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No place like dome Family finds alternative to cookie-cutter ho
ST. JOSEPH, Mo. -- Dome homes aren't for squares.
It takes a special kind of family to build a home that looks like it's going to launch off into space, but geodesic dome owners seem to be the ones that are getting the last laugh.
Sharon and Chris Evans recently traded in their turn-of-the-century farmhouse, complete with walnut banisters and oak floors for a geodesic dome that took two days to erect.
The couple looked at domes for years, said Sharon Evans, an elementary school guidance counselor. "We bought our first dome book in the '70s."
The Evanses were looking for a unusual place to live for many years. They started out by looking into buying a log home, but they found that they were too expensive per square foot. Square footage is important to the Evanses, considering that they have five children, two daughters-in-law and three grandchildren. Although only two of their children still live at home with them, they need plenty of room.
Chris Evans ended the family's search for the perfect home, when he found an article in a Popular Mechanics magazine that mentioned geodesic domes in the Arctic. The article talked about the dome's energy efficiency and structural strength against the elements.
"They were starting to become en vogue, a unique method of housing," he said. "And we looked at them ever since."
Built in two days
A little over a year ago, the Evanses made the final decision to build a geodesic dome home amid 85 acres of property in a secluded country setting in Savannah. After picking a dome company, they started working on floor plans.
Footings were poured in January, and on two days in early April, 12 of their closest friends and relatives and a site supervisor contracted through their dome company, helped build the home.
The basic foundation of a geodesic dome can easily be set up. The homebuilder picks a design and decides on a company, which then sends out a kit that usually includes a dome shell, dome extensions, triangular skylights, blueprints and specialized dome hardware. It is up to the dome builder to finish the dome themselves or contract someone to do it.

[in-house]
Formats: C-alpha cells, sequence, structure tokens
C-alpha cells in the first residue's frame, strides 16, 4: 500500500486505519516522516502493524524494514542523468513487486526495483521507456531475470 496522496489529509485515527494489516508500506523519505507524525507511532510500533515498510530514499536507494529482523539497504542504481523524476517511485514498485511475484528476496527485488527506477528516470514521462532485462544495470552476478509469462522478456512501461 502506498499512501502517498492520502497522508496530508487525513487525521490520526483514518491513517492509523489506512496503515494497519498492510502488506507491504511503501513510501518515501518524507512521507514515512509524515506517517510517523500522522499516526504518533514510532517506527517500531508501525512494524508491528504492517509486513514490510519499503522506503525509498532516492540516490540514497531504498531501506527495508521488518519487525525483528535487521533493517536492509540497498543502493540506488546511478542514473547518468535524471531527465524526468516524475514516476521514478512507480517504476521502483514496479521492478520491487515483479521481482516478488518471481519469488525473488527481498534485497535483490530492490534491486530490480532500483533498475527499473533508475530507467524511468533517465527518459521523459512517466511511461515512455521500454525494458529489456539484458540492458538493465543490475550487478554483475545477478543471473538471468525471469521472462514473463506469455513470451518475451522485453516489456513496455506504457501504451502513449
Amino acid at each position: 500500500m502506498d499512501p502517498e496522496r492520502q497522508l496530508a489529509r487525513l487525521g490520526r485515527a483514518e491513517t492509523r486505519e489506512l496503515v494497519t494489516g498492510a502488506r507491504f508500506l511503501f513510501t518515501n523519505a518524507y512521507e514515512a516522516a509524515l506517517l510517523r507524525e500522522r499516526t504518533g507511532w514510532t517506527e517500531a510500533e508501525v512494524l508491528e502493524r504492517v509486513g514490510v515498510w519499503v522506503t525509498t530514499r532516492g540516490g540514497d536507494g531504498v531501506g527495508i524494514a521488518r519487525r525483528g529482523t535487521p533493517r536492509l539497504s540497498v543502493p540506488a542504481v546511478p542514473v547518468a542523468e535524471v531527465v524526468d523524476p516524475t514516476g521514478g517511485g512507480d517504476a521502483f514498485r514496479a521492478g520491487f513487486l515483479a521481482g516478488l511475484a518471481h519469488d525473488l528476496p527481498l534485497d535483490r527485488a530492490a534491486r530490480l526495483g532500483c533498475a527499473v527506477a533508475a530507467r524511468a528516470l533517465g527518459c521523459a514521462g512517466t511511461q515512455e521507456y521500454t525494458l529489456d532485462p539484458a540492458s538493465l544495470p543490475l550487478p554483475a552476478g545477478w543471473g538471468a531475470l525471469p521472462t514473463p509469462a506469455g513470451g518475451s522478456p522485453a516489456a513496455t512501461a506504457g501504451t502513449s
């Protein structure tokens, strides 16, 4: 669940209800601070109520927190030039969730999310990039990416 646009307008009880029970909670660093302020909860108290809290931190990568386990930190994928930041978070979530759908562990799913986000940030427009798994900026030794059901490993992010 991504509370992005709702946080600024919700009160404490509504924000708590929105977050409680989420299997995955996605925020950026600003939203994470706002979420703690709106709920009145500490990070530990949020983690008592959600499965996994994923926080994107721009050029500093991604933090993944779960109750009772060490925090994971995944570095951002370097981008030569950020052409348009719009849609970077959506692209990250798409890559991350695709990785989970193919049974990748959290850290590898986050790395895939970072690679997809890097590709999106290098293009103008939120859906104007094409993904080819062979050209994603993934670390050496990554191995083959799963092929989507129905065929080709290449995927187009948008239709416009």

Chris Evans says a dome can cost about 35 percent less in materials and construction than a conventional home of comparable size, if you hire the right people to help finish it. If you do it yourself, overall costs decrease by 50 to 65 percent, he says.
"Finishing the dome is time-consuming and difficult," Sharon Evans says.
'The rooms are weird'
And it's not for everyone.
"I like it, it's different," says Ryan, the Evanses' 24-year-old son. "I'd never want to live in one, though. The rooms are weird."
Harold and Carole Johnson of Savannah, Mo., have become comfortable with their geodesic home over the years.
"I like the energy efficiency and practicality of it," says Harold Johnson, an insurance agent. "And it's somewhat unique."
The Johnsons built their dome in 1983. It is 42 feet in diameter, 19 feet tall and has 2,000 square feet of usable space.
In the late '70s, the Johnsons were concerned, like many people, that energy prices were on the rise. They wanted to build a home that would be energy efficient and unique. Initially, they considered an underground home, but the land they owned was not suited for it.
They decided that geodesic domes "were the most efficient structure that we had run across."
Like the Evanses, the Johnsons ordered a dome kit and put up their home in two days with the help of their two sons, friends and family.
"In many respects our dome is pretty conventional inside," says Carole Johnson. "Some are more open, but ours is more divided because we knew we were going to have two teenage sons that were going to need their privacy."
According to domehomes. com, the cost of a basic dome is anywhere from $35 to $48 per square foot. This adds up to between $70,000 and $96,000 for a basic 2,000-square-foot dome. Any additional costs for finishing the dome depend on the owner's preferences.